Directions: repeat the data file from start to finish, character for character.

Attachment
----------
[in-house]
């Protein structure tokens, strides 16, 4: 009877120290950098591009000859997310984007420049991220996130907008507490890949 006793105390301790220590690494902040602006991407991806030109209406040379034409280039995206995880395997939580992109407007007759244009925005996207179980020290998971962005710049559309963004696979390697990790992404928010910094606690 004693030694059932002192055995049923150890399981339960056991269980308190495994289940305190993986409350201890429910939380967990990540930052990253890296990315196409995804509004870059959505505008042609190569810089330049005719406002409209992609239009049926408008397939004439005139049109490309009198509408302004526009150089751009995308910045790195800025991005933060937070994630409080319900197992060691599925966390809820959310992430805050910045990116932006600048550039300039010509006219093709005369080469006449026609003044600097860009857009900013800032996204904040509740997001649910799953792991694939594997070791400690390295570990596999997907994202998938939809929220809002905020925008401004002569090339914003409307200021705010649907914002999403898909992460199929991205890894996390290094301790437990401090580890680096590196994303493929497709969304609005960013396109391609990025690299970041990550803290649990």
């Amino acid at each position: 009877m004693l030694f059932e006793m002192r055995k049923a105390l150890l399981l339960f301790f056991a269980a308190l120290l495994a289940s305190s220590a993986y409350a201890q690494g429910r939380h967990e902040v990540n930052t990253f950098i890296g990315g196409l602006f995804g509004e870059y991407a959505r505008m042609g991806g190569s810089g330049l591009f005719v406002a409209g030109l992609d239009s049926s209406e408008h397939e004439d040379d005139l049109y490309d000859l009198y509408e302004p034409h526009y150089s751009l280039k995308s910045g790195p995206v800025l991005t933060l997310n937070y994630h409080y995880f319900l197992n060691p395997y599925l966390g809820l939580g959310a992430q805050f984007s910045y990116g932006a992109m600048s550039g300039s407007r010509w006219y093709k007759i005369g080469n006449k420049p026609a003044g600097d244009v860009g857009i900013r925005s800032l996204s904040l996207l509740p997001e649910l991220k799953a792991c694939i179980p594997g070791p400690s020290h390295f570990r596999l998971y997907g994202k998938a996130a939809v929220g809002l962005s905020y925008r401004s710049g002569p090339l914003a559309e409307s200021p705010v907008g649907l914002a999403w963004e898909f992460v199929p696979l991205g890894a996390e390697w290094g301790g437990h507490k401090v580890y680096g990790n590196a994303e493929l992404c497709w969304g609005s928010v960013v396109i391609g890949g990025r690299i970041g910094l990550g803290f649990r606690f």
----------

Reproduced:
[in-house]
């Protein structure tokens, strides 16, 4: 009877120290950098591009000859997310984007420049991220996130907008507490890949 006793105390301790220590690494902040602006991407991806030109209406040379034409280039995206995880395997939580992109407007007759244009925005996207179980020290998971962005710049559309963004696979390697990790992404928010910094606690 004693030694059932002192055995049923150890399981339960056991269980308190495994289940305190993986409350201890429910939380967990990540930052990253890296990315196409995804509004870059959505505008042609190569810089330049005719406002409209992609239009049926408008397939004439005139049109490309009198509408302004526009150089751009995308910045790195800025991005933060937070994630409080319900197992060691599925966390809820959310992430805050910045990116932006600048550039300039010509006219093709005369080469006449026609003044600097860009857009900013800032996204904040509740997001649910799953792991694939594997070791400690390295570990596999997907994202998938939809929220809002905020925008401004002569090339914003409307200021705010649907914002999403898909992460199929991205890894996390290094301790437990401090580890680096590196994303493929497709969304609005960013396109391609990025690299970041990550803290649990």
């Amino acid at each position: 009877m004693l030694f059932e006793m002192r055995k049923a105390l150890l399981l339960f301790f056991a269980a308190l120290l495994a289940s305190s220590a993986y409350a201890q690494g429910r939380h967990e902040v990540n930052t990253f950098i890296g990315g196409l602006f995804g509004e870059y991407a959505r505008m042609g991806g190569s810089g330049l591009f005719v406002a409209g030109l992609d239009s049926s209406e408008h397939e004439d040379d005139l049109y490309d000859l009198y509408e302004p034409h526009y150089s751009l280039k995308s910045g790195p995206v800025l991005t933060l997310n937070y994630h409080y995880f319900l197992n060691p395997y599925l966390g809820l939580g959310a992430q805050f984007s910045y990116g932006a992109m600048s550039g300039s407007r010509w006219y093709k007759i005369g080469n006449k420049p026609a003044g600097d244009v860009g857009i900013r925005s800032l996204s904040l996207l509740p997001e649910l991220k799953a792991c694939i179980p594997g070791p400690s020290h390295f570990r596999l998971y997907g994202k998938a996130a939809v929220g809002l962005s905020y925008r401004s710049g002569p090339l914003a559309e409307s200021p705010v907008g649907l914002a999403w963004e898909f992460v199929p696979l991205g890894a996390e390697w290094g301790g437990h507490k401090v580890y680096g990790n590196a994303e493929l992404c497709w969304g609005s928010v960013v396109i391609g890949g990025r690299i970041g910094l990550g803290f649990r606690f």